Biography explores father of U.S. oil industry to total depth.

 

The man who would create the American petroleum industry was down to his last few pennies in August 1859. A letter was on its way from the company that had hired him to drill for oil near in remote Titusville, Pennsylvania. The letter instructed “Colonel” Edwin L. Drake to close operations.

“As far as the company was concerned, the project was finished,” noted William Brice, PhD, in his 2009 biography of the former railroad conductor. “Fortunately that letter was not delivered until after they found oil.”

Seneca Oil Company executives, determined to find oil for refining into kerosene for lamps, wanted to impress stockholders and local businessmen, so they often referred to Drake as “Colonel” in company correspondence.

Cover of Edwin Drake biography by William Brice.On Saturday afternoon on August 27, at a depth of 69.5 feet, Drake’s cable-tool drill bit dropped into a crevice. The following afternoon, driller “Uncle Billy” Smith visited the site, “and noticed a very dark liquid floating on top of the water in the hole, which, when sampled, turned out to be oil.” 

Drake’s Folly, as it was known to locals, was not such a folly after all. “for Drake had shown that large quantities of oil could be found by drilling into the earth. And so began the modern petroleum industry.” 

Commissioned in 2007 by the Oil Region Alliance in Oil City, Pennsylvania, to write a new Drake biography, the professor emeritus in geology and planetary science at the University of Pittsburgh at Johnstown, in 2009 published his 661-page biography of Edwin Laurentine Drake.

The book was part of “Oil 150,” the 2009 sesquicentennial of the petroleum industry pioneer who successfully drilled a well specifically to find oil. It includes more than 200 pages of reference material and dozens of rare images. “Bill dug through the history related to Drake as no one has before, and the result is a much more complete picture of the man, his family and his accomplishments,” proclaimed geologist and editor of the Oilfield Journal Kathy J. Flaherty.

Asked by the publisher for commentary, Bruce Wells of the American Oil & Gas Historical Society (AOGHS) praised Brice’s extensive research, oilfield technical knowledge, and skill at providing an historical context.

Myth, Legend, Reality – Edwin L. Drake and the Early Oil Industry is a well-written account of Drake and his times — and the history and significance of his 1859 discovery,” Wells noted. The book includes little-known details about Drake, a share holder of the Seneca Oil Company of New Haven, Connecticut, which acquired the Titusville leases of the Pennsylvania Rock Oil Company before the drilling attempt along Oil Creek.

“Bill Brice provides the careful research needed to sort out the nonsense and brilliance of the man who established the American petroleum industry,” the AOGHS executive director added.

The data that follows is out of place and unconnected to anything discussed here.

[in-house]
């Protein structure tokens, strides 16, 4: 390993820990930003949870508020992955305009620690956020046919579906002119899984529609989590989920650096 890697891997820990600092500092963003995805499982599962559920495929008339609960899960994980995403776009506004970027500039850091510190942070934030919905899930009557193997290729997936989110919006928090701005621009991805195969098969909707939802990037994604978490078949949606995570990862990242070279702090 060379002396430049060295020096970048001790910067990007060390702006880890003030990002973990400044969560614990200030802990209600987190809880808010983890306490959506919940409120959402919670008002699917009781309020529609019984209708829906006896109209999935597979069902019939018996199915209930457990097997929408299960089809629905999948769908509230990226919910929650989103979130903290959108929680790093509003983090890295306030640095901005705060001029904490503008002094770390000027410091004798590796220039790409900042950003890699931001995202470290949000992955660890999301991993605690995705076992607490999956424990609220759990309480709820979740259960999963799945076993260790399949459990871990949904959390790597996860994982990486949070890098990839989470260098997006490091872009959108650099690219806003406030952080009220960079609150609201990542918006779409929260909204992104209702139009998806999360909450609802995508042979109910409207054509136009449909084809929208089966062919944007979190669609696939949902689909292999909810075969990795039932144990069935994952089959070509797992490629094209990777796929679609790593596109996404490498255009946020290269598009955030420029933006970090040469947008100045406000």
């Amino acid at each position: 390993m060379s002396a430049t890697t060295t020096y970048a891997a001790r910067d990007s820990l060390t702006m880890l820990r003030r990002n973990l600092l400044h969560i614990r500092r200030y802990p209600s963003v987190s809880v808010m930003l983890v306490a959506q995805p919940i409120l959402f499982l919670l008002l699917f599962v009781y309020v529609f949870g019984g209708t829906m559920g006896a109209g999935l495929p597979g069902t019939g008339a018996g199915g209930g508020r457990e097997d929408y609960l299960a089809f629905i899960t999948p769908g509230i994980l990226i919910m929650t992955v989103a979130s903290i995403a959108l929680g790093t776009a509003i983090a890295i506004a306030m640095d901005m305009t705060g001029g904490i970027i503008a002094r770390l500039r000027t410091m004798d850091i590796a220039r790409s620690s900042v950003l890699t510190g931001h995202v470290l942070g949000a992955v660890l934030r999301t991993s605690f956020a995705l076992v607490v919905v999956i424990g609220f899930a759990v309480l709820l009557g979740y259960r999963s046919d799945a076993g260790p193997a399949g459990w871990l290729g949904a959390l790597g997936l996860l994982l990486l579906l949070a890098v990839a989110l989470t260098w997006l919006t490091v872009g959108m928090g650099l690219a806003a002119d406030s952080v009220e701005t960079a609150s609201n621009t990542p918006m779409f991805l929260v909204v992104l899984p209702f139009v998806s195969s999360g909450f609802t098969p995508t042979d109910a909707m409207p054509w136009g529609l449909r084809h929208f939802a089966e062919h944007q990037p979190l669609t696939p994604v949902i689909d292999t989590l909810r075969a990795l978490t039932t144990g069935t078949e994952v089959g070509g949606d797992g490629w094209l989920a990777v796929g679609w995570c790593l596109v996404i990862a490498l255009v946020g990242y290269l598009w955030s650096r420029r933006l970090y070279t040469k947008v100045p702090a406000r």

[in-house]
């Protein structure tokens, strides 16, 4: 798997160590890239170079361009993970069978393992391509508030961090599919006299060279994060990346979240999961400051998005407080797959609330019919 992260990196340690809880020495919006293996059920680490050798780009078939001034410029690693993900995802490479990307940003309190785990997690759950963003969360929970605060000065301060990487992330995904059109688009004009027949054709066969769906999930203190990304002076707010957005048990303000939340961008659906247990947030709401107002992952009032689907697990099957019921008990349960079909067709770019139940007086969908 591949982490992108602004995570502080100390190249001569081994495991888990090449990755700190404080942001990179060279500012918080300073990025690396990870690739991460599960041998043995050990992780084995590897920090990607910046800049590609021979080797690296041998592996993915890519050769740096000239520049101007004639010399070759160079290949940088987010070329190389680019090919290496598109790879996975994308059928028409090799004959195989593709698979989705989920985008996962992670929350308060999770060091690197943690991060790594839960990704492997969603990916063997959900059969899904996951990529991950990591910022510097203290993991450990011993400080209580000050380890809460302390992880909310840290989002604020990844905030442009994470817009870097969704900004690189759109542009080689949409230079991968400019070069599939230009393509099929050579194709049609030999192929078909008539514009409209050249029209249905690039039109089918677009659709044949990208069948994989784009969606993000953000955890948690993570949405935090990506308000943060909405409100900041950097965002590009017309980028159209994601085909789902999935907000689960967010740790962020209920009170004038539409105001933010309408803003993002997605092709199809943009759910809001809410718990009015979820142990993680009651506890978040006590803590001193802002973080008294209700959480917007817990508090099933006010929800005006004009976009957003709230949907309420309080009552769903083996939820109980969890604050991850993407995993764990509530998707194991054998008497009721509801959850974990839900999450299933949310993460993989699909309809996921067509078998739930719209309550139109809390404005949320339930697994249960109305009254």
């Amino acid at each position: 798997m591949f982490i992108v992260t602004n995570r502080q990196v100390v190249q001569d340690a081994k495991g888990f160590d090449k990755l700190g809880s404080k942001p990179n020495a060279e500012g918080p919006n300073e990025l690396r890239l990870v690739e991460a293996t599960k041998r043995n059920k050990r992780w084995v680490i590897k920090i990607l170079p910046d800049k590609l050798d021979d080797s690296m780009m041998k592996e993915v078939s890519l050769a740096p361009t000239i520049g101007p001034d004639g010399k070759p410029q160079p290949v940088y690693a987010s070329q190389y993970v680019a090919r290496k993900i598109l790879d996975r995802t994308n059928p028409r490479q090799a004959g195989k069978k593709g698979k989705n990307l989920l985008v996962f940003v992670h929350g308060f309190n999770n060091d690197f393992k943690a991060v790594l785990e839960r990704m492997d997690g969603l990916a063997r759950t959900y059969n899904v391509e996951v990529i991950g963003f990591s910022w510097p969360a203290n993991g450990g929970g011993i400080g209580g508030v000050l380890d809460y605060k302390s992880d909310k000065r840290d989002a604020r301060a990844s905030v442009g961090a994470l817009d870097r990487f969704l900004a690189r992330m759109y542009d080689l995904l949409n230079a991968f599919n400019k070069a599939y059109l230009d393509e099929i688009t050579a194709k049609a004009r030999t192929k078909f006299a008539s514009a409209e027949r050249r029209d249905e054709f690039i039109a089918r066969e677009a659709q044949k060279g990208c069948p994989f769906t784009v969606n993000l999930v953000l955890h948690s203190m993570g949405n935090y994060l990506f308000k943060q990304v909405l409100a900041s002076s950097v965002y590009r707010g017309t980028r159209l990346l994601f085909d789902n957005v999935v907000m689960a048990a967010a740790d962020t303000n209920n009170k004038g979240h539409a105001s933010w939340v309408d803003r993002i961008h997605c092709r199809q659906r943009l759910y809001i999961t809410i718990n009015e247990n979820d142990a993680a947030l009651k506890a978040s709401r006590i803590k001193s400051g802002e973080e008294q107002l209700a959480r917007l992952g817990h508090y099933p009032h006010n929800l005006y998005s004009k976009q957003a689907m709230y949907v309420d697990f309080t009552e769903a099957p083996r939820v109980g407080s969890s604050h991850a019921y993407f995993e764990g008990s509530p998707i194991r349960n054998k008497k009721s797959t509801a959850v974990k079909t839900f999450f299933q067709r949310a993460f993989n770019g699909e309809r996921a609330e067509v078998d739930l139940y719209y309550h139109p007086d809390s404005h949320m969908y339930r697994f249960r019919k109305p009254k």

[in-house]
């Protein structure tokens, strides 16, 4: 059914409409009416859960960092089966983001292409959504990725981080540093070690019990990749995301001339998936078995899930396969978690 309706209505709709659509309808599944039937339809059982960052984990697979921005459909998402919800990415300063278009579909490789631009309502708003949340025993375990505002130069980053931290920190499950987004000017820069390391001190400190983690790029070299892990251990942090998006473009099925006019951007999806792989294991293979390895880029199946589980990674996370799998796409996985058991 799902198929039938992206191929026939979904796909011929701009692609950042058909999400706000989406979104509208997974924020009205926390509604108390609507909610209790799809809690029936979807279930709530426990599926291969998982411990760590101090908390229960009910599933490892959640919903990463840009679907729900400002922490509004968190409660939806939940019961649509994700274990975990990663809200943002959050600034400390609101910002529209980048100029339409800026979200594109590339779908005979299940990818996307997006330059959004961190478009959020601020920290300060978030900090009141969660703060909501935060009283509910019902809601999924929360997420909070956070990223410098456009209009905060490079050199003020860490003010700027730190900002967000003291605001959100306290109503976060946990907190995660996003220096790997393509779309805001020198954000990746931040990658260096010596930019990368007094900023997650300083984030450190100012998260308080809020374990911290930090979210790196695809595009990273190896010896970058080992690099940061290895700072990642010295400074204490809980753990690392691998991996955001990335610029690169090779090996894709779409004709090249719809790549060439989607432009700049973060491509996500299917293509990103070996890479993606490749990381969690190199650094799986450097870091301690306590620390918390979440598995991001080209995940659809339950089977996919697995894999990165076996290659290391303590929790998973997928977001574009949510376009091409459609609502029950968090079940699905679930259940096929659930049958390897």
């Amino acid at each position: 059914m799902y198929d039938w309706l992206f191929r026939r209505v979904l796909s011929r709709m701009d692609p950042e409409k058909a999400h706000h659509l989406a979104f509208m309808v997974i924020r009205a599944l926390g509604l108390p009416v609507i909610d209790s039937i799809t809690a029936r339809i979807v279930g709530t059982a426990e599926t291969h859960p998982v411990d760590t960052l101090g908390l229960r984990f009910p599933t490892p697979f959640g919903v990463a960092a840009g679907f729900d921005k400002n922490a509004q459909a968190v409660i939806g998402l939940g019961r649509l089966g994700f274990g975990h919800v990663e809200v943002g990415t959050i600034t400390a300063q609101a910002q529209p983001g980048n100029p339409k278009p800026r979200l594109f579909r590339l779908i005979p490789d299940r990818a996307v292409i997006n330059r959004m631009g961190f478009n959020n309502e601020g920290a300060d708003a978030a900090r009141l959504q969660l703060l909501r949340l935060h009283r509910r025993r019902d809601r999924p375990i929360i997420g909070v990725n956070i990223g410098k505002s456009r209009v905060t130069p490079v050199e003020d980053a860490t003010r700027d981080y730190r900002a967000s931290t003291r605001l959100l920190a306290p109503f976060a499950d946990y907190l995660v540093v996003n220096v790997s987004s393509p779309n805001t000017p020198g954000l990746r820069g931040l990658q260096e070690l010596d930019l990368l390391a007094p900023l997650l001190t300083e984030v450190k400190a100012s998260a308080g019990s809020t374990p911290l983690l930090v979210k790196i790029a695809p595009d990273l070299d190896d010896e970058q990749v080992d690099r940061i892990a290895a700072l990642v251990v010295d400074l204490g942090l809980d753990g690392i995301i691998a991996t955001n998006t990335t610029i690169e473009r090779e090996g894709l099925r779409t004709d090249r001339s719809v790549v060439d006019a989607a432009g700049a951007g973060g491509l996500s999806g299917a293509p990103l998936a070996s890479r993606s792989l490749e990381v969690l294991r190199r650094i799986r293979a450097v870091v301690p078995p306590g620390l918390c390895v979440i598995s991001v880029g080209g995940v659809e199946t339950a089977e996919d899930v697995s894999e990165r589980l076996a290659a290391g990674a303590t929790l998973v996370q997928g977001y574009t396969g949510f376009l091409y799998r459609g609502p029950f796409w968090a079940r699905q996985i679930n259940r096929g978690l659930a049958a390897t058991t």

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A longtime resident of Johnstown, Pennsylvania, geologist Brice was a member of the faculty at the University of Pittsburgh at Johnstown from 1971 through 2005. He also was a visiting professor in earth and atmospheric sciences at Cornell University from 1976 to 2002.

Brice received the Distinguished Service Award from the History of Geology Division of the Geological Society of America in 2008.

Stock certificate of Seneca Oil Company, first oil company to drill for oil.

Seneca Oil Company of New Haven, Connecticut, drilled the first U.S. oil well after being reorganized from the Pennsylvania Rock Oil Company. Image courtesy William Brice/Pennsylvania Historical and Museum Collection.

A past president and longtime advocate of the Petroleum History Institute. Brice has repeatedly edited the PHI peer-reviewed journal, Oil-Industry History, and managed the group’s popular annual oil history symposiums and field trips. He frequently has lectured about Drake and the early U.S. petroleum industry.

“August 27, 1859, is one of those dates on which the world changed, Brice proclaimed in 2009. “Edwin Drake’s quest to find oil by drilling was a success, and the modern oil and gas industry took a giant leap forward.”

Even though the use of petroleum dates back to the first human civilizations, the events of that Saturday afternoon along the banks of Oil Creek near Titusville, Pennsylvania, provided the spark that propelled the petroleum industry toward the future.”

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Recommended ReadingMyth, Legend, Reality – Edwin Laurentine Drake and the Early Oil Industry (2009); The Birth of the Oil Industry (1936). Your Amazon purchases benefit the American Oil & Gas Historical Society.

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The American Oil & Gas Historical Society preserves U.S. petroleum history. Become an AOGHS annual supporting member and help maintain this energy education website and expand historical research. For more information, contact bawells@aoghs.org. © 2022 Bruce A. Wells. All rights reserved.

Citation Information – Article Title: “Edwin Drake and his Oil Well.” Authors: B.A. Wells and K.L. Wells. Website Name: American Oil & Gas Historical Society. URL: https://aoghs.org/energy-education-resources/edwin-l-drake-oil-well. Last Updated: August 2, 2022. Original Published Date: August 1, 2009.

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